The federal budget was just released, and we wanted to give all of our readers a heads up for how the Conservative government’s budget has affected the SR&ED program, and funding sources in general. This is a summary of the major R&D developments. If you’re adventurous, you can download your own copy of the 498-page manuscript here (PDF).
General Changes Based on Jenkins Report
- Double the contribution budget of the Industrial Research Assistance Program to better support research and development by small and medium-sized companies.
- Support private and public research collaboration through internships for graduate students and funding for business-led research and development.
- Support innovation through procurement by connecting small and medium-sized companies with federal departments and agencies to build their capacity to compete in the marketplace.
- Refocus the National Research Council on demand-driven business-oriented research that will help Canadian businesses develop innovative products and services.
- Help high-growth firms access risk capital by committing significant funds to lever increased private sector investments in early-stage risk capital and to support the creation of large-scale venture capital funds led by the private sector.
- Streamline and improve the SR&ED tax incentive program by removing capital from the expenditure base, making it more cost-effective through design improvements and a measured rate reduction, and providing greater predictability through administrative improvements.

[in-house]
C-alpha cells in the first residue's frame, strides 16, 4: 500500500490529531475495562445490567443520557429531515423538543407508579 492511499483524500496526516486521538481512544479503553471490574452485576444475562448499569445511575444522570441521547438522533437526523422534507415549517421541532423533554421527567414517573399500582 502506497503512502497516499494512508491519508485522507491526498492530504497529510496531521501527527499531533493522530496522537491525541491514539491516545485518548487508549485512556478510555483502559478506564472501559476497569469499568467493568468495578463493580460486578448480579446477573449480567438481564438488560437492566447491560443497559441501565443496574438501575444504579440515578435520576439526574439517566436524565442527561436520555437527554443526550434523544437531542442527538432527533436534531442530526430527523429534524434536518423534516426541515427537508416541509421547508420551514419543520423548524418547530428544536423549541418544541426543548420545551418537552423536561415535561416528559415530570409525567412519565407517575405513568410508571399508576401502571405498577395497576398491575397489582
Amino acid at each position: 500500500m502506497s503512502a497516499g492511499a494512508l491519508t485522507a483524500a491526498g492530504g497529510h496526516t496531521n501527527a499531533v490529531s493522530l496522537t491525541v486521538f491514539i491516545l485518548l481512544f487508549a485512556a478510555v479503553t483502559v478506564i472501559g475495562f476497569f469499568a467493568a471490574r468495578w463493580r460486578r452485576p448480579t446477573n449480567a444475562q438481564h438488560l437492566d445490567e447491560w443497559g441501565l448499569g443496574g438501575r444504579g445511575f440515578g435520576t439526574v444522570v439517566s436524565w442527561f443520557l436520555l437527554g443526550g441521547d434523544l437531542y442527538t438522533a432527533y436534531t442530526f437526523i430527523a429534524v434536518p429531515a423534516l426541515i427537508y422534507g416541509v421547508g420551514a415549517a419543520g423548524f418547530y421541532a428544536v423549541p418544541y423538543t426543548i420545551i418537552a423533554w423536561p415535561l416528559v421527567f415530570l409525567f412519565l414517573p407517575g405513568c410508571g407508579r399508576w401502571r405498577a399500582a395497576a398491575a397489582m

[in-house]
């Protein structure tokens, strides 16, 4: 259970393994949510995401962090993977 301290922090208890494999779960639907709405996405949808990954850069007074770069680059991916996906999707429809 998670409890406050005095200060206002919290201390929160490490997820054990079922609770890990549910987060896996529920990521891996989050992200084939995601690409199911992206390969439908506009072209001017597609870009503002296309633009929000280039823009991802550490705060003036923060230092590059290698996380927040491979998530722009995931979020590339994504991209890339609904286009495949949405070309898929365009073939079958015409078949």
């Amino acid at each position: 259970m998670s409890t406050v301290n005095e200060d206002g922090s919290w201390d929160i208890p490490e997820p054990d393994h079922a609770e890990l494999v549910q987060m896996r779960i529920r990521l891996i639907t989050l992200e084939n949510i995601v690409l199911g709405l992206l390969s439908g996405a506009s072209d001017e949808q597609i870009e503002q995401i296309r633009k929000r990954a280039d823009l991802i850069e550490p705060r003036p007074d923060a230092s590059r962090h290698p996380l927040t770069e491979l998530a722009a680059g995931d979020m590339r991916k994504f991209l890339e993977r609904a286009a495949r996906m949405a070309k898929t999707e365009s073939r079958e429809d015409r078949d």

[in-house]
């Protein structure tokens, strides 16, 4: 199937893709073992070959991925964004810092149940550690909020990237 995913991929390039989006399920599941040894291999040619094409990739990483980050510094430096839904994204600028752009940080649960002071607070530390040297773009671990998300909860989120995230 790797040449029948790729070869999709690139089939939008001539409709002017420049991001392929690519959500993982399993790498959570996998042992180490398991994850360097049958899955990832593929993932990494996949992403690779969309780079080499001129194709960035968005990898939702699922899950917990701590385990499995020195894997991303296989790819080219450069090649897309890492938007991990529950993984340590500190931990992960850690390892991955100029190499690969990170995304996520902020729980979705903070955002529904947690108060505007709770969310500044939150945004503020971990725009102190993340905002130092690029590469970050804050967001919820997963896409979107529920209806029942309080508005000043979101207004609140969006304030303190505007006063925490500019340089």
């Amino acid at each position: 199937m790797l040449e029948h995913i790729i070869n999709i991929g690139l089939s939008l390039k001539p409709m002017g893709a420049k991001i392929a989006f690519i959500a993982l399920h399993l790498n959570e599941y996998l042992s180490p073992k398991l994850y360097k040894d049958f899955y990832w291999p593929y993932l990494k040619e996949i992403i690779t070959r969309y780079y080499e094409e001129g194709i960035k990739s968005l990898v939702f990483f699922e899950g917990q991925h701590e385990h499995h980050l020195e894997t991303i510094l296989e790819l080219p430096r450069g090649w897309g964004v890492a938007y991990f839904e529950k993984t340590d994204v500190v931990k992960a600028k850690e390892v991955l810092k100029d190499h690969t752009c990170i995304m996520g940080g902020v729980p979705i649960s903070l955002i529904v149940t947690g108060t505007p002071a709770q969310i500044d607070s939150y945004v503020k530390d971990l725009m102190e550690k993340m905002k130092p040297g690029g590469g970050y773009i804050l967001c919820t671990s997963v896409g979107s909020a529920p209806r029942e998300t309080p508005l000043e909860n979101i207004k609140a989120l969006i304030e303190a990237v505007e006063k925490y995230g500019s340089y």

All of these changes seem to be a fairly reasonable response to the recommendations. The doubling of the IRAP budget, and increased access to the venture capital funds (the budget quotes $500 million over the next few years). Of particular note is that the government recommends that this venture capital money be overseen by private individuals/groups, not the government. This was a worry that many people had before the budget was released, of bureaucrats deciding who would get the funding money.
Federal Changes to the SR&ED Program
The following highlight the major changes to the SR&ED program. Additional commentary will be provided in upcoming days.
- The rules regarding the eligibility of capital expenditures are the most complex for businesses to comply with. In order to simplify the program, Economic Action Plan 2012 proposes to narrow the base of eligible expenditures by removing capital. The other expenditure elements will remain eligible, including salary and wages, materials, overhead expenses and contract payments. This proposed change will affect capital expenditures incurred in 2014 and subsequent years.
- To limit instances where the rules result in tax credits being provided for overhead costs that exceed the actual costs incurred, Economic Action Plan 2012 proposes to gradually reduce the “prescribed proxy amount” that is used to compute overhead expenditures under the so-called “proxy method,” from 65 per cent to 55 per cent of direct labour costs. The 55-per-cent rate will be fully phased in as of January 1, 2014.